But it would take a hard-fought recent campaign by local veterans to make sure that honor didn’t become history.
In 1899, soldiers who’d served in the Spanish-American War returned to Colorado from the Philippines. Many had trouble adapting to life back home and found comfort in connecting with other veterans.
General Irving Hale, who’d led the First Colorado state militia in the war (Camp Hale, which trained troops in mountain warfare during WWII, was named after him), enlisted other soldiers who’d returned to the state and formed the Society of the Army of the Philippines John S. Stewart Camp 1, after the first Coloradan to die in the Spanish-American War.
The inaugural meeting of the Army of the Philippines took place in the basement of the Colorado Capitol on December 1, 1899, and the original bylaws were written at the Brown Palace on August 12, 1900.
Fifteen years later, the Army of the Philippines in Denver merged with an organization based in Ohio and Pennsylvania, the American Veterans of Foreign Service, creating the Veterans of Foreign Wars national organization. Denver’s post was given the title the Veterans of Foreign Wars John S. Stewart Post 1.
Soon other VFW groups were springing up around the country. In 1915 the VFW had around 5,000 members; in 1936 it received its congressional charter, a symbolic recognition from the United States government. In 1946, after the end of WWII, membership spiked to 1.5 million.
Post 1 met at various places throughout Denver for the first four decades after its founding, finally buying the building at 901 Bannock Street in the 1940s, as an army of servicemen who’d returned from the war sought out a place to gather with other vets. By 1949, John S. Stewart Post 1 had 2,461 members, still the highest enrollment in its history.
“The post was rolling in money,” remembers John Holland, the oldest living member of VFW Post 1. A Chinese restaurant, the Lotus Room, had a window that opened into the post; diners would order drinks from the bar to enjoy with their meal. Slot machines in the basement of the post kept more money rolling in.
But then the post hit hard times. During the ’60s and ’70s, opposition to the Vietnam War caused many to drop their memberships; still other vets didn’t join at all. When the owner of the Chinese restaurant died, bar sales fell off. And in 1990, Colorado voters approved allowing limited-stakes gaming in Black Hawk, Central City and Cripple Creek; by the next year, the post had lost gambling as a source of revenue, too.
Unable to keep up the spot at 901 Bannock, the post traded that building to a developer for a smaller property at 955 Bannock Street in the mid-1990s.
In 2002, Michael Mitchel, a Navy veteran of the Persian Gulf War, drove by 955 Bannock and saw the neon sign; he wondered if it was truly the first VFW post in the country. He stopped in, verified that it had earned its number-one label, and became a member. After that, he’d often stop in for a warm meal and conversation, but membership in the club was definitely dwindling. In December 2002, the doors were locked.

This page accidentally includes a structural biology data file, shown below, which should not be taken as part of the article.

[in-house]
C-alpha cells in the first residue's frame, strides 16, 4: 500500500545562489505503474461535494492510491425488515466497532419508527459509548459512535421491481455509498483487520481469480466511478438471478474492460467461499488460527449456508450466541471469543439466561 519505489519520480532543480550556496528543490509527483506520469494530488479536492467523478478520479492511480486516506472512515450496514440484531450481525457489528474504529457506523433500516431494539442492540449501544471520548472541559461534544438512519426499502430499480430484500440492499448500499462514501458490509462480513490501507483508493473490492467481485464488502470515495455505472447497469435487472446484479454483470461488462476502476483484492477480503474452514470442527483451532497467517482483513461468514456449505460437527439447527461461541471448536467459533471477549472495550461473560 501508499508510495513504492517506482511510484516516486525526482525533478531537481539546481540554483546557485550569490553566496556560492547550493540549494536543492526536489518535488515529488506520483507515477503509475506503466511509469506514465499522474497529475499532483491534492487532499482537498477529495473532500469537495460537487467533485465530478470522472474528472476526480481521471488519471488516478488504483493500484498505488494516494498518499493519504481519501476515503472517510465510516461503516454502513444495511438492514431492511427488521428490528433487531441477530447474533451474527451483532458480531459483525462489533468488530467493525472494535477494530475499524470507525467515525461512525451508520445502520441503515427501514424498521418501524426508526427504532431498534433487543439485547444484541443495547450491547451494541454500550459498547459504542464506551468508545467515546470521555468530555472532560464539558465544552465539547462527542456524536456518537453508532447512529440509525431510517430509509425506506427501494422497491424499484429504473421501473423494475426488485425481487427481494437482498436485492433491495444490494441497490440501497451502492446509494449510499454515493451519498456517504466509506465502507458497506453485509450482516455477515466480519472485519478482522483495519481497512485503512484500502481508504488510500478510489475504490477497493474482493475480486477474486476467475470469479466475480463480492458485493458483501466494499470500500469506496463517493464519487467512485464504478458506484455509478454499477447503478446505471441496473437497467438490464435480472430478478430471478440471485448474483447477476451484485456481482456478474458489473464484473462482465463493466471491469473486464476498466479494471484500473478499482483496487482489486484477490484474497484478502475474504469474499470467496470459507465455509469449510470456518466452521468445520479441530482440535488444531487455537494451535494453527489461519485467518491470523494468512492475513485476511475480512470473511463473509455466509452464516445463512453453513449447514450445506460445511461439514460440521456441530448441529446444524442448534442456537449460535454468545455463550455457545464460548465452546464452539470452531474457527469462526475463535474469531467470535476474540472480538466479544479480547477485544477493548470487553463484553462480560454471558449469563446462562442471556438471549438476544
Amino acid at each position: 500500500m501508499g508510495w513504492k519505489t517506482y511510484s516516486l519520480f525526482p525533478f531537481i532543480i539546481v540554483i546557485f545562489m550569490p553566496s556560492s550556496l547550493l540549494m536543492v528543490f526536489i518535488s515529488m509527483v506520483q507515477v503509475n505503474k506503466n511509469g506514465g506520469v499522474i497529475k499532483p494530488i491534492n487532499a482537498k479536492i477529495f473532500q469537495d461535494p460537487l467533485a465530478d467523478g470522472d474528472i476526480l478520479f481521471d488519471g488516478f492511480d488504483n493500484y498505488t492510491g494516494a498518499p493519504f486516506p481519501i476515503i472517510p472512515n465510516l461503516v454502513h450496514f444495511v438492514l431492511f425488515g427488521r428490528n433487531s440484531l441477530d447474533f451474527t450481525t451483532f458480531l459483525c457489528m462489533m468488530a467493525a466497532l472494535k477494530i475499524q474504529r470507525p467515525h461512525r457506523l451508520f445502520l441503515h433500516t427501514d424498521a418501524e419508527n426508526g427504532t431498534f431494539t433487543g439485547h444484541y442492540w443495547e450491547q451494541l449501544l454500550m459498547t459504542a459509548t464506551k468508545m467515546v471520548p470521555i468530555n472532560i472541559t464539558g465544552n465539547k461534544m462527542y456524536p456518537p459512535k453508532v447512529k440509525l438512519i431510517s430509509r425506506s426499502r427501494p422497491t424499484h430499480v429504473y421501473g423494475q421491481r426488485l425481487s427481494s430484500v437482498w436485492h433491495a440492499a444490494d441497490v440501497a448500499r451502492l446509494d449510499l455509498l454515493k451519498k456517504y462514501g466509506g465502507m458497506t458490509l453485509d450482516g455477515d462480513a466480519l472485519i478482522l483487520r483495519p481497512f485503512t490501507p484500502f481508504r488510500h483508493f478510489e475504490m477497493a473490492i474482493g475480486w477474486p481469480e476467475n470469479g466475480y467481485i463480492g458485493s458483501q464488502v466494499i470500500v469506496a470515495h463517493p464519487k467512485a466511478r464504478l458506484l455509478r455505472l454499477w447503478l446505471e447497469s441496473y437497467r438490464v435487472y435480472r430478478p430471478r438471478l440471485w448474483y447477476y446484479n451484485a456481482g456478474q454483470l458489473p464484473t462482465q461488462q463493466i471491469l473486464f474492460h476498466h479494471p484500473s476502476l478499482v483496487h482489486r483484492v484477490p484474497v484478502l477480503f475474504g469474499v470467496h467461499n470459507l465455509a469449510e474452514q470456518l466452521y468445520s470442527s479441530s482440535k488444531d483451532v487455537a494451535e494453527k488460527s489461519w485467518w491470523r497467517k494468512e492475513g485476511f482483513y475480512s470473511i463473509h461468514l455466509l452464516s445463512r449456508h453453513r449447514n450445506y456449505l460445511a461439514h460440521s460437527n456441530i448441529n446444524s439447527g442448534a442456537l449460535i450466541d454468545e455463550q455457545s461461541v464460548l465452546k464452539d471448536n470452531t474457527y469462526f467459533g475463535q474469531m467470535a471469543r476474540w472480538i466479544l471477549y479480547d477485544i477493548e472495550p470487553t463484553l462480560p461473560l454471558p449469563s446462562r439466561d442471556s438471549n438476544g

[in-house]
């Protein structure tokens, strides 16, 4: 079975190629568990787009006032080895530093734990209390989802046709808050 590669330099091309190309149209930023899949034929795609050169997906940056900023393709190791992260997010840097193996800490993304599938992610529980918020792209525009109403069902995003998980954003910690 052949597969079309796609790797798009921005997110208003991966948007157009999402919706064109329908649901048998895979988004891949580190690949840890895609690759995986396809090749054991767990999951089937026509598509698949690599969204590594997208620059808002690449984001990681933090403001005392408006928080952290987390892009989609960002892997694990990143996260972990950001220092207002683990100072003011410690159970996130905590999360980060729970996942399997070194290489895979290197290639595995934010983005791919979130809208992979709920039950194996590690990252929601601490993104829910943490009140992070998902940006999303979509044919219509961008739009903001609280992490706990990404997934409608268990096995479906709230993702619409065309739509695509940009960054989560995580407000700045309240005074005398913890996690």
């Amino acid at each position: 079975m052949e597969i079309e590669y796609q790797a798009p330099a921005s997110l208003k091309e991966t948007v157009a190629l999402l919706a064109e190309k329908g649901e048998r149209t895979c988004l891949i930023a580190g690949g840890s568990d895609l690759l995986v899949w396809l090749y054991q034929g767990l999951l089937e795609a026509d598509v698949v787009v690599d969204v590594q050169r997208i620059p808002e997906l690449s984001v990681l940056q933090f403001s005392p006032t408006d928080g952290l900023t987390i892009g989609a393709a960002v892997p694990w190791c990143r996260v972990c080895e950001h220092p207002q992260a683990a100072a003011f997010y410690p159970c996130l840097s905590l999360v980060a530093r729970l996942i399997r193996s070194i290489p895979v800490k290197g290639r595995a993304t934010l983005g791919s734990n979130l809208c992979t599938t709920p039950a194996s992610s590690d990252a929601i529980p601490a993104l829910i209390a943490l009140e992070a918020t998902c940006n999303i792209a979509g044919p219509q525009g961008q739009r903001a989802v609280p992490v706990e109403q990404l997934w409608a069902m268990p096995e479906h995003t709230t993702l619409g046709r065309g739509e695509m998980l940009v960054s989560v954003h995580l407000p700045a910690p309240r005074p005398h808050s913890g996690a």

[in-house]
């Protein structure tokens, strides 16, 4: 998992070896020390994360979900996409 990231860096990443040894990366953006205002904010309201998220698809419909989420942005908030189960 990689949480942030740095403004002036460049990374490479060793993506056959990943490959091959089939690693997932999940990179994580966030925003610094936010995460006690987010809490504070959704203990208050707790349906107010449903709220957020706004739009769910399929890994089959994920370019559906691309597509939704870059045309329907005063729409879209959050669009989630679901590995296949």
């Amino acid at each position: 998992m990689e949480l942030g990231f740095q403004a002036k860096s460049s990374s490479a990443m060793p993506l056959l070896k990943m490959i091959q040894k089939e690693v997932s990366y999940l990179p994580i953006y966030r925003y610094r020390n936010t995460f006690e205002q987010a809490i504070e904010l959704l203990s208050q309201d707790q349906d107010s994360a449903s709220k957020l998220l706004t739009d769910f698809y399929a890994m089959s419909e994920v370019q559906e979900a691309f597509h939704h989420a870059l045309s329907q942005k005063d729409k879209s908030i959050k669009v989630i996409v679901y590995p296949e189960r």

Despite its status as a founding member, the post’s charter was suspended by the state VFW. Engagement was low, and the post often didn’t have the six people needed to constitute a quorum at meetings, officials pointed out; there wasn’t enough money to keep the place open.
If a VFW post charter is revoked, all of the assets of the VFW go to the state VFW and members become “at large” members. “Part of the reason the charter got suspended was because of a six-figure debt,” Mitchel recalls. “It’s part of our history, and you have to own that.”
Members were worried about losing more than their charter: They wanted to hold on to their status as the number-one post. “When your charter is suspended, the state comes in and takes over, and they manage it while the post reorganizes,” Mitchel notes. “If you don’t come out of the suspension of the charter, then all the assets go to the state. In the VFW system, the numbers are unique, so there’s only one Post 1.”
If the post couldn’t find its way out of suspension quickly enough, that number might have gone back into circulation. And even if it was able to get back on solid footing with the VFW, it might have become something like Post 6,000 instead of number one, since there are currently around 6,000 posts around the world, 87 of them in Colorado, six in Denver.
The neon sign might have gone dark permanently.
The post’s auxiliary, originally established in 1914 as the ladies’ auxiliary, started fundraising. “Financial problems befell us, and the ladies’ auxiliary bolstered our economy…the finances were aided,” Holland says. With the auxiliary’s help, the post’s suspension was lifted by the fall of 2003, but it still needed to fix its finances or risk another suspension — or worse, a possible revocation of the charter.
In 2007, the post sold the 955 Bannock building, which had become a money pit. Everything was put in storage, including the iconic neon sign, while meetings bounced from location to location, including places like the Denver Press Club.
In 2013, Mitchel became commander of the post and led a merger of Post 1 with VFW Post 6616 to bolster membership. With money from the sale of 955 Bannock, in 2014 the post purchased a 131-year-old building in the Art District on Santa Fe, at 841 Santa Fe Drive, that had been an auto parts store, then an art gallery, for $650,000. Mitchel started the VFW 1 Foundation to raise money for renovation projects, including replacing the roof, fixing the bathrooms and making the place compliant with the Americans With Disabilities Act. “We’ve been chipping away at it ever since,” he says.
From the start, the post encouraged art projects in its new building. Curtis Bean, an Iraq veteran, had started a program called The Art of War with the Denver Vets Center, and brought it to the post. Since the Art of War worked with non-combat veterans and civilians, too, it soon moved off the post and into RedLine Contemporary Art for a while, but its legacy remained.
Veteran Jim Stevens joined the post in 2015, he and Mitchel decided to create their own program, the Veterans Arts Council, with Stevens as director. Stevens, who is legally blind after suffering a stroke caused by a bullet fragment left after he was shot in the head in Vietnam, creates portraits from painted fishing line.